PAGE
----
Those of us who grew up before computers retain a fondness for the games of our youth. We didn’t need some expensive computer to have fun. Of course, if we did have a computer-generated game we would have tossed our old ones.
A few years ago as Christmas approached I found an electric football game at Concord Mills. I wrote a column about it, and the column triggered a run on the games, according to the readers who emailed me. The result was odd. The store denied stocking electric football games and denied even selling one to me.
I brought the game home and my stepson took one team and I took the other. There were sticker-uniforms, a beautiful green metal surface, and a little brown foam football. I won the coin flip and before we started we concocted elaborate plays.
My first was a read-option for my quarterback. This is how you do it, Carolina offensive coordinator Mike Shula.
Never miss a local story.
Washington owner Daniel Snyder once walked through the Bank of America press box and on all sides of him, front and back, left and right, were unsmiling bodyguards in dark suits. That’s what I did with my quarterback, surrounding him with bodyguards, albeit without the suits.
The defense, too, was ready, thought its overmatched coach. No defense was ready for this.
I hit the switch and the board began to vibrate and the disorganized defensive players immediately came undone. Ha. They went everywhere but my backfield.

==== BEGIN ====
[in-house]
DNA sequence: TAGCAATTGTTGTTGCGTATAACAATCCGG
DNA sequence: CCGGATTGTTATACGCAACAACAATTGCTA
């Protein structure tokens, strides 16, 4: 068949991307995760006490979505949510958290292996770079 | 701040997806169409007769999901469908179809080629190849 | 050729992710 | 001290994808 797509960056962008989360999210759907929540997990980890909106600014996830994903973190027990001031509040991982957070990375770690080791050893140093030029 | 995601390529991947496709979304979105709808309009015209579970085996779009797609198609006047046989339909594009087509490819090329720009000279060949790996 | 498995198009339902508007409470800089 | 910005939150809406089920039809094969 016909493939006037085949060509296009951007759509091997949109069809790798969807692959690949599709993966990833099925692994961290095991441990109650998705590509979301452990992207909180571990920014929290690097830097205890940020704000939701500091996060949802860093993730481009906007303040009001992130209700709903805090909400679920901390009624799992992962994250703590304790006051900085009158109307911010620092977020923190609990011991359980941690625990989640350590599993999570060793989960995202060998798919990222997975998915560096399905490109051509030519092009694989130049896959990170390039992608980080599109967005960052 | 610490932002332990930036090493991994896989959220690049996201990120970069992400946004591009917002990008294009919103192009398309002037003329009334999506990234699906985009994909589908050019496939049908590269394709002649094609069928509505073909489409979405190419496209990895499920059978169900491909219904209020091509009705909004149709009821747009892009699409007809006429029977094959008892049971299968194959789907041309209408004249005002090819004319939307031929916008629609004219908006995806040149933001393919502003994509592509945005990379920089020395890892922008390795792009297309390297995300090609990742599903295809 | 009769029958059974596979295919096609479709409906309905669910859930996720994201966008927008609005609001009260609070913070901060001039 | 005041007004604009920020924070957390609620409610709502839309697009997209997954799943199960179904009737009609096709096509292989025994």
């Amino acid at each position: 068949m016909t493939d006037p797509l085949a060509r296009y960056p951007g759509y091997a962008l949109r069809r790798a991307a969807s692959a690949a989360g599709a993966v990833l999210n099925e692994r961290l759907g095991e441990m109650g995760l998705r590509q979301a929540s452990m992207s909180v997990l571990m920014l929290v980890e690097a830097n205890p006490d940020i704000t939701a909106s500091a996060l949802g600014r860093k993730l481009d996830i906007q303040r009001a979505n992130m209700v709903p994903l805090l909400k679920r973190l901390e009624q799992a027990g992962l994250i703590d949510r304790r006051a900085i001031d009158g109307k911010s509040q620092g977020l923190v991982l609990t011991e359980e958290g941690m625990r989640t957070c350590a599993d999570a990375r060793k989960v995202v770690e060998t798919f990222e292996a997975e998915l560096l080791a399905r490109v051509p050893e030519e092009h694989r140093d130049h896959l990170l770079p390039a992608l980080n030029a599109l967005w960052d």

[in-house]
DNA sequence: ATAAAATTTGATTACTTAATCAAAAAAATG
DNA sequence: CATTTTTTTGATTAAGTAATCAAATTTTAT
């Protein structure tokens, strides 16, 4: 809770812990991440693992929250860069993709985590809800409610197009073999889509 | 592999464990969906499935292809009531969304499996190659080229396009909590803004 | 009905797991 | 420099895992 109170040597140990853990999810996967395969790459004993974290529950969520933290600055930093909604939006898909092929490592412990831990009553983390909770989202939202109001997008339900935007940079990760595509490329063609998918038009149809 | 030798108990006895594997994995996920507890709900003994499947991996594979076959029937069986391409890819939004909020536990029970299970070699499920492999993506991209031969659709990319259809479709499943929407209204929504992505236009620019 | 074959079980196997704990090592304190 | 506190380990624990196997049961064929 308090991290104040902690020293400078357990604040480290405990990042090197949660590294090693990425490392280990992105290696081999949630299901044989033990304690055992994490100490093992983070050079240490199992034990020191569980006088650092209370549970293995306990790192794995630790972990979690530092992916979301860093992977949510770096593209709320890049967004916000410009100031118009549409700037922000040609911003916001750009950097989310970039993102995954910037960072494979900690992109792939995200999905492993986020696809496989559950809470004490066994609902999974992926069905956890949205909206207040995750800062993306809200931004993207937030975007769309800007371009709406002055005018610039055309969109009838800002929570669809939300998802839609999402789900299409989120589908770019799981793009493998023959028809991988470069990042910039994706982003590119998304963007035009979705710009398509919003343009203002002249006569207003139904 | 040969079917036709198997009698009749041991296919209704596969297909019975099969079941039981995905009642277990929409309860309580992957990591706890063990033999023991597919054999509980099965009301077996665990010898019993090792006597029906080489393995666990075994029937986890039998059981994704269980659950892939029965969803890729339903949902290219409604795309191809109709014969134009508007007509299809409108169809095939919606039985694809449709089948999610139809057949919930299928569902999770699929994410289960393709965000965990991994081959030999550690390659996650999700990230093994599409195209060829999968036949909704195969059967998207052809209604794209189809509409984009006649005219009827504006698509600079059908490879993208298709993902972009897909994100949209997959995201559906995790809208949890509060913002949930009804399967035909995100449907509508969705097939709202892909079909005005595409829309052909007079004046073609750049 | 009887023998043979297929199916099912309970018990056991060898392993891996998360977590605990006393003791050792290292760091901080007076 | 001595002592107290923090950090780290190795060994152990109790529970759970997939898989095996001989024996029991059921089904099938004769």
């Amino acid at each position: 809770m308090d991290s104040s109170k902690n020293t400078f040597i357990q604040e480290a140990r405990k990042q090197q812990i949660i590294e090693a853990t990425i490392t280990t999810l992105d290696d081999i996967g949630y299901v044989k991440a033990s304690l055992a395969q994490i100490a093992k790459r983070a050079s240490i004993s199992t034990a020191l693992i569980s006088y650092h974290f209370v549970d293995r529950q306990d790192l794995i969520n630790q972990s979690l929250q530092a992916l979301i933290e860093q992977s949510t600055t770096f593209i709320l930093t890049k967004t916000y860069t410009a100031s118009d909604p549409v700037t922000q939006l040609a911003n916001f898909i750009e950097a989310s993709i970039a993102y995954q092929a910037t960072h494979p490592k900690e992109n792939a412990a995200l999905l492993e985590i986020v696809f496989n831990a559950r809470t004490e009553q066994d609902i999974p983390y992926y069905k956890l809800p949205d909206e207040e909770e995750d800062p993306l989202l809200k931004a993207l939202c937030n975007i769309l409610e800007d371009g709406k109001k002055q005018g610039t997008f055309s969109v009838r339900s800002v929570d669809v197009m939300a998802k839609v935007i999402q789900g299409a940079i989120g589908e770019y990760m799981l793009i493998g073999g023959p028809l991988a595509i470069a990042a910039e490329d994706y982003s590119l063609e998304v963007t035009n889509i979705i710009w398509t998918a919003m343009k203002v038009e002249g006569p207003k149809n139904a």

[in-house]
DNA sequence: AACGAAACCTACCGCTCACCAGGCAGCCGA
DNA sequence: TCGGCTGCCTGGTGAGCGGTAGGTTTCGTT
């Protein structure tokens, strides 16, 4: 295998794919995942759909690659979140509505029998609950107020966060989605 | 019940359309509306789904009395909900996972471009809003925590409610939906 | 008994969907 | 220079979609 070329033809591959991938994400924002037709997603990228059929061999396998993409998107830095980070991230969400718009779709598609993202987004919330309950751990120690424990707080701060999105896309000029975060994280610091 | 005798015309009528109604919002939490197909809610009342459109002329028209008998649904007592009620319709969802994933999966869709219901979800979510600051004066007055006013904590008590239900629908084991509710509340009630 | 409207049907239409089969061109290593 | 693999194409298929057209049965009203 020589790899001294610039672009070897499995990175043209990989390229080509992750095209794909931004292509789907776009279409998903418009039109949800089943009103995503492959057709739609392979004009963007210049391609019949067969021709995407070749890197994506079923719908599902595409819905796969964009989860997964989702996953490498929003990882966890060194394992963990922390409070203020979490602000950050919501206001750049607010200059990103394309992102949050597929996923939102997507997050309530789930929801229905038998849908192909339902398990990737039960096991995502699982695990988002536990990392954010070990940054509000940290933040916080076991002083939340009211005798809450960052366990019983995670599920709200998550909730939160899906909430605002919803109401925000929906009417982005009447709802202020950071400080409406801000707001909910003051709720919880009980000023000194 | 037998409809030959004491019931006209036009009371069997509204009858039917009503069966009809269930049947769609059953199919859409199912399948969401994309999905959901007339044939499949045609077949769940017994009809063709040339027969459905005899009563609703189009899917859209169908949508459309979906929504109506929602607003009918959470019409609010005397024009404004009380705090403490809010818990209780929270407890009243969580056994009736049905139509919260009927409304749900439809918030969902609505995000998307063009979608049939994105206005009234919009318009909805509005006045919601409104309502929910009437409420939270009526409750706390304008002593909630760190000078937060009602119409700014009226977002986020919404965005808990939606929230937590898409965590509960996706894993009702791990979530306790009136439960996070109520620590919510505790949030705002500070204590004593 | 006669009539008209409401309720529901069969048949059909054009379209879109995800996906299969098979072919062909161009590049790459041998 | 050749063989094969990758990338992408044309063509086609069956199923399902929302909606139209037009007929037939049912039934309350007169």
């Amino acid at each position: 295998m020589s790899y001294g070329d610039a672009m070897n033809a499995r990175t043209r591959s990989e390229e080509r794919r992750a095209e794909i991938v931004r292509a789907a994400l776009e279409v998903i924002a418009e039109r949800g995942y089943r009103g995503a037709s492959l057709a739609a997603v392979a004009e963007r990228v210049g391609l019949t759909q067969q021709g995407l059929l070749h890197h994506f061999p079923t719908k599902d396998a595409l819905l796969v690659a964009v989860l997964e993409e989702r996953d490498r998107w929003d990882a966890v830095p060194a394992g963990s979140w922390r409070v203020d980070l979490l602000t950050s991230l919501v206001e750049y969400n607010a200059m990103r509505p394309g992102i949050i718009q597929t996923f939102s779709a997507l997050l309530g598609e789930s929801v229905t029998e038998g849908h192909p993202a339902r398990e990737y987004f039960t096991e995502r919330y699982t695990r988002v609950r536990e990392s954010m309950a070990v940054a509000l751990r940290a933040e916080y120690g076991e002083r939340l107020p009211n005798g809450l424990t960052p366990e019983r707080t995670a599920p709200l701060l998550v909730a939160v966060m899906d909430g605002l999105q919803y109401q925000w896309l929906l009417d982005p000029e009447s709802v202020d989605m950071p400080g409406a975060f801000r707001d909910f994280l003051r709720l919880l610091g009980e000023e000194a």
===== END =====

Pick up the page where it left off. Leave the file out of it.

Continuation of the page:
My players, meanwhile, played like a team. Alas, they simultaneously decided to defect. They all took a sharp right turn and ran for the embassy on the sideline.
We tried two more plays and both were pretty much the same. Nobody wanted to go forward. We turned the board so the players merely had to cover the width of the field, which is what they had been doing. Again, they all ran off the board.
They were like NFL draft prospects who didn’t want to play in a consolation bowl for their college teams. I put the game away and never played it again.
Yet I’m glad I bought it. The anticipation before I brought it home was beautiful. We remember things not as they were but as we want them to be.
The waitress/nurse with the long brown hair I dated in 1976 undoubtedly looks the way she did. And unless we run into each other, she always will.